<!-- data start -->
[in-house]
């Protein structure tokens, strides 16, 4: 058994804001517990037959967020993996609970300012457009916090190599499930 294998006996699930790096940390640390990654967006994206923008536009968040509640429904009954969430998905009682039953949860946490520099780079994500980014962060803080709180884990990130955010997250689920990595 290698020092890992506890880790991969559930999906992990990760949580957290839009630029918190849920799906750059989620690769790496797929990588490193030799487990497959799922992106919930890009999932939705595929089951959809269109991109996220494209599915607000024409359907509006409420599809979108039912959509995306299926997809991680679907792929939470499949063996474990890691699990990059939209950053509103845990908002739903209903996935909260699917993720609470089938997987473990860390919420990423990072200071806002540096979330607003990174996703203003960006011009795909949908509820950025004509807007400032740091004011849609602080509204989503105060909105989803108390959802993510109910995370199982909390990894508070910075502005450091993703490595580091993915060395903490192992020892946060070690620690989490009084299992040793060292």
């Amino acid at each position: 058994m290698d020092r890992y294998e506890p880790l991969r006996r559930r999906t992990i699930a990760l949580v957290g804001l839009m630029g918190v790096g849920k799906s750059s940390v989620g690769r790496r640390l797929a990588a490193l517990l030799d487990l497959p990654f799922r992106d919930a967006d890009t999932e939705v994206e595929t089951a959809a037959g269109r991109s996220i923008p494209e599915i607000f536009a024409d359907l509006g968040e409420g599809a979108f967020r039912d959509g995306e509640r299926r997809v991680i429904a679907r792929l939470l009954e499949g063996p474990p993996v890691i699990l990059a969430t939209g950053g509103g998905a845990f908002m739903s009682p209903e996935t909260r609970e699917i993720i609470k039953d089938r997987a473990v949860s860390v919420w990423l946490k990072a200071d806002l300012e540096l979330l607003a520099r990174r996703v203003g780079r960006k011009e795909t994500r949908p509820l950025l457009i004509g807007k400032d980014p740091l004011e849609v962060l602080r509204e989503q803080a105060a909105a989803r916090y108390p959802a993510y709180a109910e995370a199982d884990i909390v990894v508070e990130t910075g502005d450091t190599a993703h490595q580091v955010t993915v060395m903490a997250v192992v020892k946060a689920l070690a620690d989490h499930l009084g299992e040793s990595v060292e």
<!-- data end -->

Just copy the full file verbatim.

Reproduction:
[in-house]
């Protein structure tokens, strides 16, 4: 058994804001517990037959967020993996609970300012457009916090190599499930 294998006996699930790096940390640390990654967006994206923008536009968040509640429904009954969430998905009682039953949860946490520099780079994500980014962060803080709180884990990130955010997250689920990595 290698020092890992506890880790991969559930999906992990990760949580957290839009630029918190849920799906750059989620690769790496797929990588490193030799487990497959799922992106919930890009999932939705595929089951959809269109991109996220494209599915607000024409359907509006409420599809979108039912959509995306299926997809991680679907792929939470499949063996474990890691699990990059939209950053509103845990908002739903209903996935909260699917993720609470089938997987473990860390919420990423990072200071806002540096979330607003990174996703203003960006011009795909949908509820950025004509807007400032740091004011849609602080509204989503105060909105989803108390959802993510109910995370199982909390990894508070910075502005450091993703490595580091993915060395903490192992020892946060070690620690989490009084299992040793060292």
């Amino acid at each position: 058994m290698d020092r890992y294998e506890p880790l991969r006996r559930r999906t992990i699930a990760l949580v957290g804001l839009m630029g918190v790096g849920k799906s750059s940390v989620g690769r790496r640390l797929a990588a490193l517990l030799d487990l497959p990654f799922r992106d919930a967006d890009t999932e939705v994206e595929t089951a959809a037959g269109r991109s996220i923008p494209e599915i607000f536009a024409d359907l509006g968040e409420g599809a979108f967020r039912d959509g995306e509640r299926r997809v991680i429904a679907r792929l939470l009954e499949g063996p474990p993996v890691i699990l990059a969430t939209g950053g509103g998905a845990f908002m739903s009682p209903e996935t909260r609970e699917i993720i609470k039953d089938r997987a473990v949860s860390v919420w990423l946490k990072a200071d806002l300012e540096l979330l607003a520099r990174r996703v203003g780079r960006k011009e795909t994500r949908p509820l950025l457009i004509g807007k400032d980014p740091l004011e849609v962060l602080r509204e989503q803080a105060a909105a989803r916090y108390p959802a993510y709180a109910e995370a199982d884990i909390v990894v508070e990130t910075g502005d450091t190599a993703h490595q580091v955010t993915v060395m903490a997250v192992v020892k946060a689920l070690a620690d989490h499930l009084g299992e040793s990595v060292e």